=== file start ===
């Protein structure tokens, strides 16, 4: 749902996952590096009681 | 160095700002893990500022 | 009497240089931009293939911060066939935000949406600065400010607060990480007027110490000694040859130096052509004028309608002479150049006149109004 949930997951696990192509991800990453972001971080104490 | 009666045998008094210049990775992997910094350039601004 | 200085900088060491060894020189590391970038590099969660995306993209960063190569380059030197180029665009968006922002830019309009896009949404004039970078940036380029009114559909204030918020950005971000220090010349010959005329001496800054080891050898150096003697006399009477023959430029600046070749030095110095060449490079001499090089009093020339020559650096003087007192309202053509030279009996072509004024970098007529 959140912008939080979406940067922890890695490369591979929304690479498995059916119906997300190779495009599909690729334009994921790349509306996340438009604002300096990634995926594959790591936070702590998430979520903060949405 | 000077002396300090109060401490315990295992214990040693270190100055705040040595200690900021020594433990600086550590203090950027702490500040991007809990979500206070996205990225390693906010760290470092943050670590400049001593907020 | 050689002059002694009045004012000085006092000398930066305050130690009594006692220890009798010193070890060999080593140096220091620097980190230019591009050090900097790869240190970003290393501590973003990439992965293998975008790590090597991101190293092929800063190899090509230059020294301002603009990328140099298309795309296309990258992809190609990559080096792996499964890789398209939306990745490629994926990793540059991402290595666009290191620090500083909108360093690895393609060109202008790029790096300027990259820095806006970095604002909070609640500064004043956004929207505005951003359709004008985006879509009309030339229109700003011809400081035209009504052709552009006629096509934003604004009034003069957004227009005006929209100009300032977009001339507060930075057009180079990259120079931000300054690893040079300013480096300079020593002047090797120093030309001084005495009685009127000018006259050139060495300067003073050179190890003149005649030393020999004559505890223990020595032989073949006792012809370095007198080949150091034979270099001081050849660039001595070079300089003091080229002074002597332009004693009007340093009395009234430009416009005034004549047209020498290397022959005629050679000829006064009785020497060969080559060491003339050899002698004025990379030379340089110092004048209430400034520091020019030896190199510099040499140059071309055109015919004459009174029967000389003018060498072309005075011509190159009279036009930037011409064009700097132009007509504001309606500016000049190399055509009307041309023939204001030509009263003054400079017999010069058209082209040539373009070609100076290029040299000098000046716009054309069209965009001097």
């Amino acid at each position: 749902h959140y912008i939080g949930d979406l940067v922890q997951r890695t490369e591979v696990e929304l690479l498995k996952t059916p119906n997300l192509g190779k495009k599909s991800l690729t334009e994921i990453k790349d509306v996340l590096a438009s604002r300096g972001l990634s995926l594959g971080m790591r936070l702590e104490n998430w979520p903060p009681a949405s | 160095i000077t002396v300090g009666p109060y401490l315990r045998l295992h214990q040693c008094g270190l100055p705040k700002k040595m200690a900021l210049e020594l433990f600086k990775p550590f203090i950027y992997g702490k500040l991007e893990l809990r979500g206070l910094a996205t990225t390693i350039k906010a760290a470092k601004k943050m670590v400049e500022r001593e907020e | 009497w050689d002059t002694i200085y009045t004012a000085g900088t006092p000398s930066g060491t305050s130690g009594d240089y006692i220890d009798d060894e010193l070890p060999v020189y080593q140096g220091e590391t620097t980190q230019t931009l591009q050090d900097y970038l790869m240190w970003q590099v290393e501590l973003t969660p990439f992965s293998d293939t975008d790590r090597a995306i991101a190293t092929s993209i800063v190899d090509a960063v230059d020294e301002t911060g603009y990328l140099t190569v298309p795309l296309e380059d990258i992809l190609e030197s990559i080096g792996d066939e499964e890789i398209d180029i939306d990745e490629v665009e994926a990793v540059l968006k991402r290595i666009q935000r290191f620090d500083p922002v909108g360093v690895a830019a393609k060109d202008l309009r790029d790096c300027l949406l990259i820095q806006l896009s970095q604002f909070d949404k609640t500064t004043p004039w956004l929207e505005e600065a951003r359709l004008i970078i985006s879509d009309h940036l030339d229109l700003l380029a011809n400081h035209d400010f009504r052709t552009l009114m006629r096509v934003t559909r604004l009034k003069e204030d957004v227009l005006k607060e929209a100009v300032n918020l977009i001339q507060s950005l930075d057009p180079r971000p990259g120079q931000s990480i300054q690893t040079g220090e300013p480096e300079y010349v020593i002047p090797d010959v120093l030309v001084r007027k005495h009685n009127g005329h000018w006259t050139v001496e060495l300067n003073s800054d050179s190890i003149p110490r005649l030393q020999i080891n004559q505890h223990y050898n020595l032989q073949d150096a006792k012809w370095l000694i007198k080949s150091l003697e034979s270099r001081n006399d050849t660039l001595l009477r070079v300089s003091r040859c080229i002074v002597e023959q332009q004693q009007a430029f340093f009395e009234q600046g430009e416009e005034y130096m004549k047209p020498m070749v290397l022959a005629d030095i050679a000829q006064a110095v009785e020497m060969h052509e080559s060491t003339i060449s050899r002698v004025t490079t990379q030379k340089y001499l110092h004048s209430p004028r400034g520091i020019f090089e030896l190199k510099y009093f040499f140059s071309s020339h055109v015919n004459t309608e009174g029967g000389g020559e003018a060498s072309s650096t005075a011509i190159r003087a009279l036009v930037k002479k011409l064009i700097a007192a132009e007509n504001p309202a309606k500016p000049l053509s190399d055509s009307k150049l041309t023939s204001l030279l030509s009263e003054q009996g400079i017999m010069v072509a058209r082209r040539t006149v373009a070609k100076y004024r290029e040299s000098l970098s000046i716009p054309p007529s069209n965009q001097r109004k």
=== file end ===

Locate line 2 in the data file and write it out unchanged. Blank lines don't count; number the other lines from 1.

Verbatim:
């Amino acid at each position: 749902h959140y912008i939080g949930d979406l940067v922890q997951r890695t490369e591979v696990e929304l690479l498995k996952t059916p119906n997300l192509g190779k495009k599909s991800l690729t334009e994921i990453k790349d509306v996340l590096a438009s604002r300096g972001l990634s995926l594959g971080m790591r936070l702590e104490n998430w979520p903060p009681a949405s | 160095i000077t002396v300090g009666p109060y401490l315990r045998l295992h214990q040693c008094g270190l100055p705040k700002k040595m200690a900021l210049e020594l433990f600086k990775p550590f203090i950027y992997g702490k500040l991007e893990l809990r979500g206070l910094a996205t990225t390693i350039k906010a760290a470092k601004k943050m670590v400049e500022r001593e907020e | 009497w050689d002059t002694i200085y009045t004012a000085g900088t006092p000398s930066g060491t305050s130690g009594d240089y006692i220890d009798d060894e010193l070890p060999v020189y080593q140096g220091e590391t620097t980190q230019t931009l591009q050090d900097y970038l790869m240190w970003q590099v290393e501590l973003t969660p990439f992965s293998d293939t975008d790590r090597a995306i991101a190293t092929s993209i800063v190899d090509a960063v230059d020294e301002t911060g603009y990328l140099t190569v298309p795309l296309e380059d990258i992809l190609e030197s990559i080096g792996d066939e499964e890789i398209d180029i939306d990745e490629v665009e994926a990793v540059l968006k991402r290595i666009q935000r290191f620090d500083p922002v909108g360093v690895a830019a393609k060109d202008l309009r790029d790096c300027l949406l990259i820095q806006l896009s970095q604002f909070d949404k609640t500064t004043p004039w956004l929207e505005e600065a951003r359709l004008i970078i985006s879509d009309h940036l030339d229109l700003l380029a011809n400081h035209d400010f009504r052709t552009l009114m006629r096509v934003t559909r604004l009034k003069e204030d957004v227009l005006k607060e929209a100009v300032n918020l977009i001339q507060s950005l930075d057009p180079r971000p990259g120079q931000s990480i300054q690893t040079g220090e300013p480096e300079y010349v020593i002047p090797d010959v120093l030309v001084r007027k005495h009685n009127g005329h000018w006259t050139v001496e060495l300067n003073s800054d050179s190890i003149p110490r005649l030393q020999i080891n004559q505890h223990y050898n020595l032989q073949d150096a006792k012809w370095l000694i007198k080949s150091l003697e034979s270099r001081n006399d050849t660039l001595l009477r070079v300089s003091r040859c080229i002074v002597e023959q332009q004693q009007a430029f340093f009395e009234q600046g430009e416009e005034y130096m004549k047209p020498m070749v290397l022959a005629d030095i050679a000829q006064a110095v009785e020497m060969h052509e080559s060491t003339i060449s050899r002698v004025t490079t990379q030379k340089y001499l110092h004048s209430p004028r400034g520091i020019f090089e030896l190199k510099y009093f040499f140059s071309s020339h055109v015919n004459t309608e009174g029967g000389g020559e003018a060498s072309s650096t005075a011509i190159r003087a009279l036009v930037k002479k011409l064009i700097a007192a132009e007509n504001p309202a309606k500016p000049l053509s190399d055509s009307k150049l041309t023939s204001l030279l030509s009263e003054q009996g400079i017999m010069v072509a058209r082209r040539t006149v373009a070609k100076y004024r290029e040299s000098l970098s000046i716009p054309p007529s069209n965009q001097r109004k």